The beginning of the 21st century saw incline in two key trends, first being the overwhelming use of the web. According to the Internet World Stats (2012), approximately 250 million people were seen online worldwide in December 1999 that is equal to 4% of the total population. And towards the end of 2010, the number inclined to 2 billion. And the second key trend was the increased performance of hardware, which eventually led to development or enhancement on the web experience. This growth had a clear impact on psychological research. This made the participants recruitment practices to be easier and the sample population became a representation of the general public. This innovation in technology has made it easier to examine cognitive aging for the whole lifespan which was a tedious task while running the experiment in the lab. In 2004-2005, one of the largest psychology experiments was conducted in conjugation with BBC with 250,000 participants which completed in exactly 40 minutes (Reimers, 2007). Now the tools like Java and Flash are been used by many psychologists for conducting researches illuminating the case of disruptive innovation where the technology that was designed for some other purpose is serving an objective for something it was not designed for. Engstrom (1987) stated that the tools have a higher number of uses as compared to those which are envisaged by the inventors of these tools. The building up of the virtual world has also helped the researchers to model an individual’s behavior in real situations as provided in Chapter 2. The use of technology and the virtual world has provided an edge to the researchers in the field of obedience and further has helped to raise various queries regarding the impact of virtual world and its people.
Furthermore, the changes in testing have also essentially changed numerous features of psychology. IQ tests and personality assessments that were once finished with the pencil as well as paper are presently finished on PCs. As PC innovation has created, tests have developed correspondingly. Test takers utilizing PCs can be sustained diverse inquiries taking into account their answers to past inquiries. Research diagnosticians and psychologists use these methods have been used as an advantage for creating accurate and precise assessments.
Clear favorable circumstances of web-based research are directly identified with the sample populace. To start with, the recruitment of a large number of participants is conceivable at negligible expense and effort. Second, it permits specialists for recruiting a considerably more representative sample of members relative to the research being performed. Furthermore, it reduces the effects and bias of the demands of the experimenter in the experiments, as there is a possibility that the participants act the way the environments created by the experimenter wants them to act and in some cases, the experimenter might give unobtrusive signs about how the participant ought to act.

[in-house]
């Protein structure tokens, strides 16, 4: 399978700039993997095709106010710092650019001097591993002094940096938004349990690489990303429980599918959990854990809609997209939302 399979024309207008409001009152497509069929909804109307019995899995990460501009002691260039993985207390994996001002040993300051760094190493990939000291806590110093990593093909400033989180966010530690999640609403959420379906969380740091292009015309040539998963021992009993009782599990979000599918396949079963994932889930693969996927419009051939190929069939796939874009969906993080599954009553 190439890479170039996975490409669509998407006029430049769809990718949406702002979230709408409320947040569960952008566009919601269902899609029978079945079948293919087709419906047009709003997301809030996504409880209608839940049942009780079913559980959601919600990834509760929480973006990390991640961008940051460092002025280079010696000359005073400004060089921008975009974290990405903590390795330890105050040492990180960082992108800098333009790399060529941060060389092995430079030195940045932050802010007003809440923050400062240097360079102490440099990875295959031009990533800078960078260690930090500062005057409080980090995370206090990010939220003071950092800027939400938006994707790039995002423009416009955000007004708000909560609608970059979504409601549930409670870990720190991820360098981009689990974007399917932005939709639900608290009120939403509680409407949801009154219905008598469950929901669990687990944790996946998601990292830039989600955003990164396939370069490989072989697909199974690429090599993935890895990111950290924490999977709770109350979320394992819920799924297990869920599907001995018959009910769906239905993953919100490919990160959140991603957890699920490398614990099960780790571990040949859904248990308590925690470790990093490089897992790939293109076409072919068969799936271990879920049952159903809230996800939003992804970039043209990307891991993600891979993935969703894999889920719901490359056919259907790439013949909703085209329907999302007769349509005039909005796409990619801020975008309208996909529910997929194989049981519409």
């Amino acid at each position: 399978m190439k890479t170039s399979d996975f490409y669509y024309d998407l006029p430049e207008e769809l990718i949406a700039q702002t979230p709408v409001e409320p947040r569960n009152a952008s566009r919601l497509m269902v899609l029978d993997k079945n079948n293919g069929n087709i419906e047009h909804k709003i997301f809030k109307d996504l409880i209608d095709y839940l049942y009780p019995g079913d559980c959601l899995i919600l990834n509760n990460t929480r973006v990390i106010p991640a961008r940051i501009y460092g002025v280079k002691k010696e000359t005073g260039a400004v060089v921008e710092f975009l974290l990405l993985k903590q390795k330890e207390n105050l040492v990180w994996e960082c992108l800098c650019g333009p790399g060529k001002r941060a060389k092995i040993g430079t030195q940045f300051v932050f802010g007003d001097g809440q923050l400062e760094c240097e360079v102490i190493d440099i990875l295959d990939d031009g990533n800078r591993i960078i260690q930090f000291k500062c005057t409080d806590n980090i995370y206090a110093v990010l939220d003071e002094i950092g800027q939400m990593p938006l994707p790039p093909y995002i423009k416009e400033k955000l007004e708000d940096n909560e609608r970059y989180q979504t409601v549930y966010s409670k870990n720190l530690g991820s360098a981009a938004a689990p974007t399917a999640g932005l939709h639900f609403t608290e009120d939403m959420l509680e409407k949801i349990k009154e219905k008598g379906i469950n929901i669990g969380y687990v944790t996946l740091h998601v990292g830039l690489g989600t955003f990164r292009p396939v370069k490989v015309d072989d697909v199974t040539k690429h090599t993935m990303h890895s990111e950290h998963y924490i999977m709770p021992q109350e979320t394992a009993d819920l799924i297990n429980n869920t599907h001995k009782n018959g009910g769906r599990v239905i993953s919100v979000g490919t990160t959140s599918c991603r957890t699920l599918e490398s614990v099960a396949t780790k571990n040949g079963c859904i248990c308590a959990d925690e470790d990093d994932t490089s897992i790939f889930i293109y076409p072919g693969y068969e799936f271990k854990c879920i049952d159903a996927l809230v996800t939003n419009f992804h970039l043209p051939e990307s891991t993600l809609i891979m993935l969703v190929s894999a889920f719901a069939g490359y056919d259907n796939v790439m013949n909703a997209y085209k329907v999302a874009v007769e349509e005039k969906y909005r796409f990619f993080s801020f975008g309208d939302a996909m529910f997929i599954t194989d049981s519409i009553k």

Apparently, making research less demanding and easier can encourage the poorly designed or speculative experiment "just to see", and subsequently the risks that inflate the possibility of finding out the false positive outcomes. It further becomes practically feasible and economical for running various examinations, and to publish the critical discoveries. The replication is a critical issue during psychological research (Pashler and Wagenmakers, 2012), the use of the internet has helped to deal with the issue. For example, a website known as Psych File Drawer documenting the replication of any existing research is not accepted in the journals.
As noticed by Sumner (2012), the upcoming era of the researchers are utilizing the web for accessing and managing the data and information, work together over countries, and further disseminate as well as promote the research study by utilizing the social media. It has additionally encouraged the peer review process which has prompted an innovative approach for publishing the researches. Taking the example of the diary PLoS ONE which published on the web, and possesses a review procedure for assessing essential experimental rigor. However, it also rejects the significance or effect as criteria for rejection or acceptance. Rather, it permits its readers to submit their remarks that are accessible alongside reference and online networking metrics (like Facebook share and blog commenting), which gives their readers a chance to settle on and talk about the importance of the article.